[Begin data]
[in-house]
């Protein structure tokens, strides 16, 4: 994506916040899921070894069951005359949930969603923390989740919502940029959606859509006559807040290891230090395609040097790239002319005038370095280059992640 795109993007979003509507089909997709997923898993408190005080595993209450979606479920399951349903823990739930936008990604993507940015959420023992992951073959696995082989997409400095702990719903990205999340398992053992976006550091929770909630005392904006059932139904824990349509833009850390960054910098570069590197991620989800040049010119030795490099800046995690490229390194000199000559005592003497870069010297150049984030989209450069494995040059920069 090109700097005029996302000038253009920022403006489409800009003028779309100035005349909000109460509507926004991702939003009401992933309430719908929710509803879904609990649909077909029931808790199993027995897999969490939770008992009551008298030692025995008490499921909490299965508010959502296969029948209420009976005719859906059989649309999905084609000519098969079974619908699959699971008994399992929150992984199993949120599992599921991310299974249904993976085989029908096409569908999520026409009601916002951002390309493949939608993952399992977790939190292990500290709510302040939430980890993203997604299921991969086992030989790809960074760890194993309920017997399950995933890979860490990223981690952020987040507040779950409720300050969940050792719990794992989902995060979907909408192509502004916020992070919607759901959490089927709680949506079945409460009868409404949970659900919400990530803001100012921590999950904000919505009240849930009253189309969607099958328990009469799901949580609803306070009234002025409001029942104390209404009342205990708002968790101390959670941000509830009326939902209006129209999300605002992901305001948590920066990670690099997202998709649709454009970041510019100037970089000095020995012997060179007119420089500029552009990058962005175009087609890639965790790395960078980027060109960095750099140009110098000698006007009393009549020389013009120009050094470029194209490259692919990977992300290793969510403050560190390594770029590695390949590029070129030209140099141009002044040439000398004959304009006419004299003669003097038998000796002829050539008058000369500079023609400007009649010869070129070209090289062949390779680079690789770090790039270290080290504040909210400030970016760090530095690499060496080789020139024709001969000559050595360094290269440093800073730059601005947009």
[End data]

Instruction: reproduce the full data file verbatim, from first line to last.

[in-house]
């Protein structure tokens, strides 16, 4: 994506916040899921070894069951005359949930969603923390989740919502940029959606859509006559807040290891230090395609040097790239002319005038370095280059992640 795109993007979003509507089909997709997923898993408190005080595993209450979606479920399951349903823990739930936008990604993507940015959420023992992951073959696995082989997409400095702990719903990205999340398992053992976006550091929770909630005392904006059932139904824990349509833009850390960054910098570069590197991620989800040049010119030795490099800046995690490229390194000199000559005592003497870069010297150049984030989209450069494995040059920069 090109700097005029996302000038253009920022403006489409800009003028779309100035005349909000109460509507926004991702939003009401992933309430719908929710509803879904609990649909077909029931808790199993027995897999969490939770008992009551008298030692025995008490499921909490299965508010959502296969029948209420009976005719859906059989649309999905084609000519098969079974619908699959699971008994399992929150992984199993949120599992599921991310299974249904993976085989029908096409569908999520026409009601916002951002390309493949939608993952399992977790939190292990500290709510302040939430980890993203997604299921991969086992030989790809960074760890194993309920017997399950995933890979860490990223981690952020987040507040779950409720300050969940050792719990794992989902995060979907909408192509502004916020992070919607759901959490089927709680949506079945409460009868409404949970659900919400990530803001100012921590999950904000919505009240849930009253189309969607099958328990009469799901949580609803306070009234002025409001029942104390209404009342205990708002968790101390959670941000509830009326939902209006129209999300605002992901305001948590920066990670690099997202998709649709454009970041510019100037970089000095020995012997060179007119420089500029552009990058962005175009087609890639965790790395960078980027060109960095750099140009110098000698006007009393009549020389013009120009050094470029194209490259692919990977992300290793969510403050560190390594770029590695390949590029070129030209140099141009002044040439000398004959304009006419004299003669003097038998000796002829050539008058000369500079023609400007009649010869070129070209090289062949390779680079690789770090790039270290080290504040909210400030970016760090530095690499060496080789020139024709001969000559050595360094290269440093800073730059601005947009």